Before responders can handle an ethanol related emergency, they have to know the basics. They are taught the difference between pure gasoline and ethanol-blended gasoline, as well as the three most common ethanol blends.
Module 2: Chemical and Physical Characteristics of Ethanol and Hydrocarbon Fuels
Once the responders understand the differences between gasoline and ethanol-blended gasoline, the program digs deeper into the makeup of both gasoline and ethanol fuels. In order to understand the nature of ethanol-blended fuels, emergency responders need to understand the characteristics of polar solvents and hydrocarbons, their differences, and how these types of products interact. Understanding these conditions will help emergency responders mitigate the various incidents according to the conditions found.
Module 3: Transportation and Transfer of Ethanol-Blended Fuels
After the responders know the makeup of fuels, they learn the specifics on how ethanol-blended fuels are transported and transferred, as well as where the most likely points for error in these actions will exist. It is essential that emergency responders be able to quickly and effectively identify the presence of ethanol at the scene of an incident and recognize the proper placarding and marking of ethanol-blended fuels. Correct identification of ethanol and ethanol-blended fuels can ensure proper steps are taken so incidents are managed effectively.
Module 4: Storage and Dispensing Locations
Responders are given information on where ethanol is located and stored within their jurisdiction. Many believe that if there is no bulk storage operation or production operation in their jurisdiction, they have little to worry about. This could not be farther from the truth. Ethanol and ethanol-blended fuels are found at production facilities, bulk tank farms, rail transload facilities, farm cooperatives, construction sites and retail fueling stations within communities and throughout the country.
Module 5: Fire Fighting Foam Principles and Ethanol-Blended Fuels
Responders are taught fire fighting strategies and foam-use tactics for controlling and fighting fires associated with flammable liquid hazards. The predominate danger from ethanol emergencies is not from incidents involving cars and trucks running on ethanol-blended fuel, but instead from tanker trucks and rail cars carrying large amounts of ethanol, manufacturing facilities, and storage facilities. Responders need to be prepared to handle large-scale emergencies with the most effective techniques and extinguishing foam. Responders learn foam basics and how to apply that foam specifically to ethanol-related emergencies.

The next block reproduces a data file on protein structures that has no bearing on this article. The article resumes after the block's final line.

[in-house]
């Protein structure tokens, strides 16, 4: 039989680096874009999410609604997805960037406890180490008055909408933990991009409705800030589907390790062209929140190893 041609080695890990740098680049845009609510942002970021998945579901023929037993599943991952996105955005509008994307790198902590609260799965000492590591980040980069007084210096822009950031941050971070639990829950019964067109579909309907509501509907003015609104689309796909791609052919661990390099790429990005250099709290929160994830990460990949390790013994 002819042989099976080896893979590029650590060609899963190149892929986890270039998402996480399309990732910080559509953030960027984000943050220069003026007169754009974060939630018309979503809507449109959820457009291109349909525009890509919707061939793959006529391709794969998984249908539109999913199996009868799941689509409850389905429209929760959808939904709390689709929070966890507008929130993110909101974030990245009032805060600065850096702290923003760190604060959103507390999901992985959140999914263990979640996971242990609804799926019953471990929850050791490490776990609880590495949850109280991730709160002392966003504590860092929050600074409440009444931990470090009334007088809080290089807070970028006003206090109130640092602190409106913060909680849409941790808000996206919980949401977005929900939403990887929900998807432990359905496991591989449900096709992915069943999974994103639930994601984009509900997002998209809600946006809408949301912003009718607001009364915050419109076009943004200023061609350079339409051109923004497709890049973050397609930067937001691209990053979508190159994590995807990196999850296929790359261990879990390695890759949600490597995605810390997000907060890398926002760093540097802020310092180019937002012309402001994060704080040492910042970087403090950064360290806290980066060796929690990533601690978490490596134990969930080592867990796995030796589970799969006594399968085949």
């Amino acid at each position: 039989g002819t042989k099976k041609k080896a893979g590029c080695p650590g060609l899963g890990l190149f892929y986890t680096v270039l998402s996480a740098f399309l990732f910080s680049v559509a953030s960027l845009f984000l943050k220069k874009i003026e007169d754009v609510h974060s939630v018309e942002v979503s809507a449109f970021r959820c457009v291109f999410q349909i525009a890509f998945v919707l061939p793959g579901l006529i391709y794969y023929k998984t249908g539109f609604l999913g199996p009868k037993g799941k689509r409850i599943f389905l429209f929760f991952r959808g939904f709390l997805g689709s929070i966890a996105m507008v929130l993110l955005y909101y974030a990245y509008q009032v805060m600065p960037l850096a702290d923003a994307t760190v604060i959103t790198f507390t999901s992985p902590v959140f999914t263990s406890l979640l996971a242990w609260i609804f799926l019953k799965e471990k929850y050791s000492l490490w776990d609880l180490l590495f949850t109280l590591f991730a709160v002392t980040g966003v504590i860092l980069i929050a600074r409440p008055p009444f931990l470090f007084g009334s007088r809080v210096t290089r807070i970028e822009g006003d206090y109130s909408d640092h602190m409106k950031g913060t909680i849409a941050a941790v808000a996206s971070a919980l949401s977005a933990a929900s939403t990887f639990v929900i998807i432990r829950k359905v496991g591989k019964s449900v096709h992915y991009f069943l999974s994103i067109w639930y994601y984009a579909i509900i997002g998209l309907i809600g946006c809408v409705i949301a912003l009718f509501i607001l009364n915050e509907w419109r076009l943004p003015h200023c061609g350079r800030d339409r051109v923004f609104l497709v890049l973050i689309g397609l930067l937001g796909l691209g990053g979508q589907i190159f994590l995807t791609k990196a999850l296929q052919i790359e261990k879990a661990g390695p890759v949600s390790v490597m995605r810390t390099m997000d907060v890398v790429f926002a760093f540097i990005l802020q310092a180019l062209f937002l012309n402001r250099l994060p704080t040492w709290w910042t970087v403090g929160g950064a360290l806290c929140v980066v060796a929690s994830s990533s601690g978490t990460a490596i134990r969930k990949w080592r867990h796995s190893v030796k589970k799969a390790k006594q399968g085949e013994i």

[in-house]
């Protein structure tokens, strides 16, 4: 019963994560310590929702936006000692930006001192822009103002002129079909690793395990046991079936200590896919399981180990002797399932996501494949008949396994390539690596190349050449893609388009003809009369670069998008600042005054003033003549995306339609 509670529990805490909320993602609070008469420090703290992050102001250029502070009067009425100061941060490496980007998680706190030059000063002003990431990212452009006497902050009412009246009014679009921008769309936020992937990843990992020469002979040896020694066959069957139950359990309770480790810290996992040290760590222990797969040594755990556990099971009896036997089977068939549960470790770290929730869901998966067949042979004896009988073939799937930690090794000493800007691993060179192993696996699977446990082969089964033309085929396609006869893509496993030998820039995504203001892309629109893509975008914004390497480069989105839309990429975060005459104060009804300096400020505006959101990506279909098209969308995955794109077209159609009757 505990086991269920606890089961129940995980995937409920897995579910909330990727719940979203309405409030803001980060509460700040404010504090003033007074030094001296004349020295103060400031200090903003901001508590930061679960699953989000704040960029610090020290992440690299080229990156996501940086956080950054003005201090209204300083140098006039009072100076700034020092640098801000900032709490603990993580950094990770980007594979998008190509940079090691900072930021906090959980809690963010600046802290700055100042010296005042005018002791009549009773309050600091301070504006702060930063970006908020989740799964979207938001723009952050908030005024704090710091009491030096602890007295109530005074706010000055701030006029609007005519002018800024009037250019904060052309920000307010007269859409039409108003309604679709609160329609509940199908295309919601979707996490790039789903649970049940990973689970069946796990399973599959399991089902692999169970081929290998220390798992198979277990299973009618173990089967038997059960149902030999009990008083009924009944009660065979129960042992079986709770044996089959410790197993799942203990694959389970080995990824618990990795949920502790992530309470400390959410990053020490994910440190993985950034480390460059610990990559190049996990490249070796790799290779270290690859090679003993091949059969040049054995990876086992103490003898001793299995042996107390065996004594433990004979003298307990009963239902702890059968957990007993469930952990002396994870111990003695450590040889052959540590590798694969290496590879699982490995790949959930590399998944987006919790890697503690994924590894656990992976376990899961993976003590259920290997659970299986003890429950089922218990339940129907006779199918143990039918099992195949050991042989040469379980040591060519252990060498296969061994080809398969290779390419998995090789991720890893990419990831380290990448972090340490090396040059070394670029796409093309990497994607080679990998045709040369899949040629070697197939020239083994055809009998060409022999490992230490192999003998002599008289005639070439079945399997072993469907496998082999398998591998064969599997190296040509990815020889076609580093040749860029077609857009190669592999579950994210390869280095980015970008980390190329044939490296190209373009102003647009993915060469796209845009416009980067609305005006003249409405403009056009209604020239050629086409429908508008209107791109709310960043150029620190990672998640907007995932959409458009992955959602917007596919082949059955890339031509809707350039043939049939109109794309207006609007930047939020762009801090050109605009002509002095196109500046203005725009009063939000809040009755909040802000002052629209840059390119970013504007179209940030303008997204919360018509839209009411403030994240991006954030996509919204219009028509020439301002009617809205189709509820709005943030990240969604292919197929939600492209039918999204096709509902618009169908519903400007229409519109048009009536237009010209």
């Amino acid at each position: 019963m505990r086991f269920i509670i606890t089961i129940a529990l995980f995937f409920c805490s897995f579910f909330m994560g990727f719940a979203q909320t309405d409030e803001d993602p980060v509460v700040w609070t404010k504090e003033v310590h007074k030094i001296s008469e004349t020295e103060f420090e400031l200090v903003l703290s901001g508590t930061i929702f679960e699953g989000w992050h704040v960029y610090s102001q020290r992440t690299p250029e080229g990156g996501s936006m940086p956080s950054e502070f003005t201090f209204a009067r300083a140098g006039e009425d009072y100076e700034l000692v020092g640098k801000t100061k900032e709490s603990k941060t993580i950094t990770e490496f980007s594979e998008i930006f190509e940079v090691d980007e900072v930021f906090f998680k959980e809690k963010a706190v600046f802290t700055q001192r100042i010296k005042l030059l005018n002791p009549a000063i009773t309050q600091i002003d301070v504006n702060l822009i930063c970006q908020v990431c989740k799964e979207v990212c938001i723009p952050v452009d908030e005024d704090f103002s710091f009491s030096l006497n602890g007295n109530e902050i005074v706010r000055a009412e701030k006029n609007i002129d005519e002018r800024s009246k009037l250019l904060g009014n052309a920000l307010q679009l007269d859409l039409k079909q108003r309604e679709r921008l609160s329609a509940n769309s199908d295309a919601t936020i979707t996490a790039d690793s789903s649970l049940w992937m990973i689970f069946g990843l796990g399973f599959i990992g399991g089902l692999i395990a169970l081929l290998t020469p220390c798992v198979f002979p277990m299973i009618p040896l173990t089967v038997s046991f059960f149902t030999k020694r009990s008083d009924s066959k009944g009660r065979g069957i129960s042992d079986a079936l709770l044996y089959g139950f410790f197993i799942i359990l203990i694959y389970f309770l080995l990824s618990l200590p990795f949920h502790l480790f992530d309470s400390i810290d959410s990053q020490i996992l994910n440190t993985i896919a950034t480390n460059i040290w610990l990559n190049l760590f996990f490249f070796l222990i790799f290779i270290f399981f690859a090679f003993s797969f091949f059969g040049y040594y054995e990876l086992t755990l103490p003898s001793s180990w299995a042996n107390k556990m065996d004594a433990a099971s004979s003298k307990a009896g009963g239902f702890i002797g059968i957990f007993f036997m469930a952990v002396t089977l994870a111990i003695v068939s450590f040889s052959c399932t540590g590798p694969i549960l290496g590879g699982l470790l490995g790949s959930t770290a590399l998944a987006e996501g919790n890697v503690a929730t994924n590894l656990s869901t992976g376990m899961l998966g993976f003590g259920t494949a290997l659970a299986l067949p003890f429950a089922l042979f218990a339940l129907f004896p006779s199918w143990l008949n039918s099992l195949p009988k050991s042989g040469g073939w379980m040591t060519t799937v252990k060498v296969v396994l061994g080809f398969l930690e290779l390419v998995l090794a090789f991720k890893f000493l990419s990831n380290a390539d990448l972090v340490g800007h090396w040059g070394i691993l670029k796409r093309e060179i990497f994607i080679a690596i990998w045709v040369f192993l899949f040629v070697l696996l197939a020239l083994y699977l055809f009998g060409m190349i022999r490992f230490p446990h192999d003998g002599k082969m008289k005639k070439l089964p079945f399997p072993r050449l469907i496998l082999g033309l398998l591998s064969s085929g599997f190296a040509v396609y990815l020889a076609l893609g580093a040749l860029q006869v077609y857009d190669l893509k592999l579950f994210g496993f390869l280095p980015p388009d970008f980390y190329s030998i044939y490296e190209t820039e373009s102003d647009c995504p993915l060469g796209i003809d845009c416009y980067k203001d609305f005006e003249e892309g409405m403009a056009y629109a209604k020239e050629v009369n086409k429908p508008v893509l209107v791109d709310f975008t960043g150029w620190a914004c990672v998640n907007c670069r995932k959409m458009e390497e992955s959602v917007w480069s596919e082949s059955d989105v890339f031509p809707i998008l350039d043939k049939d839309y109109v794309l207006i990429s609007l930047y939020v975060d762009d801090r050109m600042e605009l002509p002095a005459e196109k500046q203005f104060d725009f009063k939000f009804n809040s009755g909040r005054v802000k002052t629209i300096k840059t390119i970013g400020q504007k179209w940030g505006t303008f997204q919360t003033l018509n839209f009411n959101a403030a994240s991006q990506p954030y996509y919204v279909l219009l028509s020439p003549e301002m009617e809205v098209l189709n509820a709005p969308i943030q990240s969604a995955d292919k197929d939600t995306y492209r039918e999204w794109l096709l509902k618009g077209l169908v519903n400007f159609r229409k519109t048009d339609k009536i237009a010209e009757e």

Module 6: Health and Safety Considerations for Ethanol-Blended Fuel Emergencies
Responders are taught appropriate spill control methods, proper personal protective equipment (PPE), and detection and monitoring devices for responding to ethanol-blended fuel incidents. Understanding the properties and characteristics of both gasoline and ethanol will help emergency responders mitigate incidents involving ethanol-blended fuels.
Module 7: Tank Farm and Bulk Storage Fire Incidents
Responders develop preemptive plans to fight or contain fires at tank farms and bulk storage facilities. Tank farm and bulk storage fire operations can be extremely dangerous and require an extremely advanced technical knowledge of flammable liquids fire fighting and fire protection. Departments that are responsible for these installations are taught to establish extensive pre-fire plans and schedule drills and walkthroughs on a regular basis. It is imperative the departments have good relations and cooperation with the facility operators and staff. In addition to their own emergency plan, they are also taught to establish a plan in case the fire or emergency is too large for a single department to handle.
To attend an upcoming ethanol safety seminar or receive a hard copy of the updated “Training Guide to Ethanol Emergency Response,” please contact [email protected]. Training materials can also be found at www.ethanolresponse.com/pages/resources.